New Baseball Themed Artwork Dedicated at the Stadium MetroLink StationReturn to Blog
The St. Louis Cardinals are just days away from kicking off the 2013 season on the road with the home opener scheduled for Monday, April 8. I may have only lived in St. Louis for a little while, but one thing I learned quickly, other than expect the unexpected weather, was St. Louis loves its Redbirds. And, MetroLink is a popular way for many Cardinals fans to get to the games at Busch Stadium.
This season, there is something new at the Stadium Station. A sculpture with a baseball and Gateway Arch theme now decorates the median. The new artwork is part of a commitment to upgrade MetroLink Stations in the original part of the light rail alignment.
The artwork was dedicated this morning during a news conference with Bi-State Development Agency/Metro President & CEO John M. Nations, Artist Jennifer Andrews and St. Louis Cardinals Senior Vice President Sales and Marketing Dan Farrell.
“We are very excited about the new artwork at the Stadium MetroLink Station,” said David Allen, Director of the Metro Arts in Transit Program. “It absolutely nails the public art trinity of time, place and action for the thousands of baseball fans at the Stadium Station.”
Farrell said it was an honor to celebrate the improvements to the station and to dedicate the wonderful sculpture. He said Cardinals fans and employees at Busch Stadium rely on Metro with more than 20 percent of the fans arriving via MetroLink.
Created by Jennifer Andrews and Gregg LeFevre from the Andrews/LeFevre Studios in New York City, the sculpture is an abstraction of a baseball being hit “Out of the Park;” bouncing down the median between the Stadium Station MetroLink tracks. The bounce pattern of the ball echoes the shape of the Gateway Arch. The sculpture is made from 1” thick anodized aluminum so it looks like a miniature set of Gateway Arches. It stretches 18 feet long and is 6 feet high.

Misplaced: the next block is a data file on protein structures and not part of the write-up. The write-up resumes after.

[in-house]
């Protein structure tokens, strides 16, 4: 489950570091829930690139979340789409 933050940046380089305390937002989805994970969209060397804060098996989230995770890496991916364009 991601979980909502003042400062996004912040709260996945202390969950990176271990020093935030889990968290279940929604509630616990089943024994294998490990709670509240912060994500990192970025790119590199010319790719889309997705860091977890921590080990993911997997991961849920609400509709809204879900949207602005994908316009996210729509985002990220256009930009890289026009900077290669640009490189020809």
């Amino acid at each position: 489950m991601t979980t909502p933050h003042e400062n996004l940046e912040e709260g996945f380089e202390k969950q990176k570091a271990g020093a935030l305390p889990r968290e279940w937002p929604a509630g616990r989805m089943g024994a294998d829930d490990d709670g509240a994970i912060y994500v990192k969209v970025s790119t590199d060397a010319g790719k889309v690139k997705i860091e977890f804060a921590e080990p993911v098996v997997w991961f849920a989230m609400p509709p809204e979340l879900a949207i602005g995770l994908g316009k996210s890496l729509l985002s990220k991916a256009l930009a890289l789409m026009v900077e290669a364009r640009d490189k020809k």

“One of the things we found over and over while researching the history of baseball in St. Louis is the devotion of its fan base. St. Louis is a city that really supports her home team, and baseball is tightly woven into the thread of civic life in a deep and historic way,” said Andrews.
Andrews and LeFevre decided rather than make a historic statement about an individual team member or a famous player, they would create artwork that celebrated St. Louis’ connection with baseball—a piece that would celebrate the community of fans and that would also be for the fans to enjoy.
Andrews/LeFevre Studios has created more than 200 site specific public art installations for corporate and public art programs and private institutions. Their work has been commissioned by a number of cities including New York City, Chicago, Boston, Los Angeles, Seattle and Miami. The team is currently working on an integrated art experience for a new library in Pompano Beach, Florida, artwork for a courthouse in Richmond, Virginia, a World War II West Coast Memorial Medallion in California, and was awarded the commission to design a memorial to civil rights leader Charles Hamilton Houston in Alexandria, Virginia.
The sculpture is the second of 10 Metro Arts in Transit projects scheduled to be created and installed at Metro Transit locations over the next couple of years. This $50,000 sculpture was made possible by funds from the American Recovery and Reinvestment Act (ARRA) awarded by the Federal Transit Administration (FTA).
To view more photos click here.
More photos to come!
2 thoughts on “New Baseball Themed Artwork Dedicated at the Stadium MetroLink Station”
Its a nice sculpture, and keeps with the theme of the stadium – but I don’t get the hoopla. Its a small, grey, metal sculpture in a station that is essentially a concrete ashcan. It blends into the surrounding concrete, and without this article, I probably would hardly notice it. I know this was done on a grant that must be used a certain way (i.e. it HAS to be used for improvements like this, it cant be used as capital or for fares), but I would much rather see Metro pursue grants that help expand the system into something that is more user friendly and available than I would see them go after grants like this.
Thanks for your feedback. We will pass along your thoughts. There are limitations however on how grant money can be used.